Save time and money on your next HMO refurbishment project simply by fostering the right kind of relationship with your refurbishment contractor. Communication, of course, is key, as is a detailed schedule of works where each development phase is signed off on completion. Most importantly however you want to be visiting the site when you can. Problems that are identified early on cost a lot less than problems that only become apparent later down the line.
The truth is that not every house is suitable for use as an HMO property. Whether it’s bedrooms or communal spaces, room sizes matter and there is best practice to follow not least of all regarding the fundamental matter of keeping your tenants happy and the property fully habited. So, stop waisting time viewing properties that are not going to work by setting out some rules about exactly what you’re looking for before you start your search.
Let’s face it HMOs are pretty popular these days and that means there’s more competition in the market, prices are higher and deals are harder to find. As ever the way to get the edge on the competition is being able to do your research properly. In today’s video Rob looks at researching an area in-depth according to five criteria. Yield, demand, competition, supply and population.
Government rules for houses of multiple occupation can be a bit of a minefield. Landlords ask us all the time about how they can be sure that they’re meeting HMO regulation head on. The good news is that your local HMO officer is there to help and as simple as it sounds a phone call to your local authority is all it will take to get you on the right track.
Reduce costs and increase your profits as a landlord by making your house of multiple occupancy (HMO) more energy efficient. By just making two small and inexpensive changes to the property you will significantly reduce your utility bills and add to your bottom line. But, it’s not all about the money. These days it’s every landlord’s responsibility to make sure that their properties consume as little energy as possible.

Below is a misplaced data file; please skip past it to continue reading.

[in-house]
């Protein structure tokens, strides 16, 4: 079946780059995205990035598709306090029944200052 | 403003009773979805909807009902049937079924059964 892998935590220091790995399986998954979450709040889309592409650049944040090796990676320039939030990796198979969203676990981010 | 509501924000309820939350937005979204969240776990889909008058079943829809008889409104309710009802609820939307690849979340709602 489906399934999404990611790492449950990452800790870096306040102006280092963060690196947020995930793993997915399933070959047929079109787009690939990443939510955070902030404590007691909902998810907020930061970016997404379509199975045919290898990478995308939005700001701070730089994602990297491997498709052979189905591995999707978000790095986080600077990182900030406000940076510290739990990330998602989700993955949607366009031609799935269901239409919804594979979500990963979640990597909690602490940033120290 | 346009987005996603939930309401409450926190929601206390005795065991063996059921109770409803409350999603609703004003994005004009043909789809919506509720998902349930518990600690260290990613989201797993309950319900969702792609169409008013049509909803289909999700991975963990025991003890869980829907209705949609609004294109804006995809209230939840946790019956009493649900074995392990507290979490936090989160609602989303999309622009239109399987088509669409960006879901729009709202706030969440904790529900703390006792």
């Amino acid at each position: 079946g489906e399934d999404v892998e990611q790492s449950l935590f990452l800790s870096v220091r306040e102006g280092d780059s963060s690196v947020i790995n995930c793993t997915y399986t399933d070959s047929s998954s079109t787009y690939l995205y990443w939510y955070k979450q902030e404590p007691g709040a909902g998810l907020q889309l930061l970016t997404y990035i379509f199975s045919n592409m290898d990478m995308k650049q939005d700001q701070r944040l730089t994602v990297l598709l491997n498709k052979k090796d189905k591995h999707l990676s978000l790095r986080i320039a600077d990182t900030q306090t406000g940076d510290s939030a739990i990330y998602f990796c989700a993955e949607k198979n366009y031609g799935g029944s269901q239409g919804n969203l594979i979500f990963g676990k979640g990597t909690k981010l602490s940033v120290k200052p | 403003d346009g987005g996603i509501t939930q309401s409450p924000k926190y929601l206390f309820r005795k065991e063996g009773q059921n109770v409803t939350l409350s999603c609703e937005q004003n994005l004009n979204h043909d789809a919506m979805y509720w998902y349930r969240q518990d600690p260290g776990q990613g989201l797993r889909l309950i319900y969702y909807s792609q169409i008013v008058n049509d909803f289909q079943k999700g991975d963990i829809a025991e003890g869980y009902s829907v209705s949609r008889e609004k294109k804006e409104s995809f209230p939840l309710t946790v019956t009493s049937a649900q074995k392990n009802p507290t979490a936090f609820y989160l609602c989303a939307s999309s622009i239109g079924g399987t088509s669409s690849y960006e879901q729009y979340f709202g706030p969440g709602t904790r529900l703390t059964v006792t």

In this article we’re going to be looking at two browser extensions which are going to make looking for property online a lot more efficient. These are Property Tracker for Chrome and Property Bee for Firefox.
HMOs are different to standard buy to let properties in that regulations regarding fire safety can be more complicated and are often more expensive to implement. There are good reasons for this. For example in an HMO there are going to be more internal locks than in a family home and the tenants might not even speak to each other that often. But don’t worry. Fire regulations tend to be nothing more than common sense and your local HMO enforcement officer is there to help.
A question that comes up a lot with regard to furnishing houses of multiple occupation for professional tenants is whether or not to include a TV. We feel that providing a TV for the lounge is necessary, if only to encourage your tenants to mingle. Providing TVs for the bedrooms is expensive and typically unnecessary as most tenants will have their own and if not then they’ll have laptops or tablets they can use.
In order for you and your contractors to stay organised during the your HMO refurbishment project you are going to want to draw up 4 key documents or checklists. The first is a schedule of works so that you know when renovation work is going to happening. The second is a complete furniture checklist so you know exactly what you need for each room. The third is a full project schedule or diary and finally you’ll want a room plan to which to refer. Remember, detail can be easy to forget so you need to stay organised
When it comes to HMOs you need to think about your preferred tenant profile early in the process. There are plenty of different types of tenants to consider. Whether it’s professional, student, local housing allowance or social housing tenants each comes with their pros and their cons that you are going to want to weigh up in your strategy.
In the world of HMO investors today’s topic can be somewhat controversial. It’s the question of communal spaces and whether or not you should include a communal lounge in your properties. It is obvious that converting an existing lounge into an extra bedroom is going to increase your potential yield. But, in our opinion, by doing this you are incurring a hidden long term cost and loosing control over the tenant profile that your property is going to attract.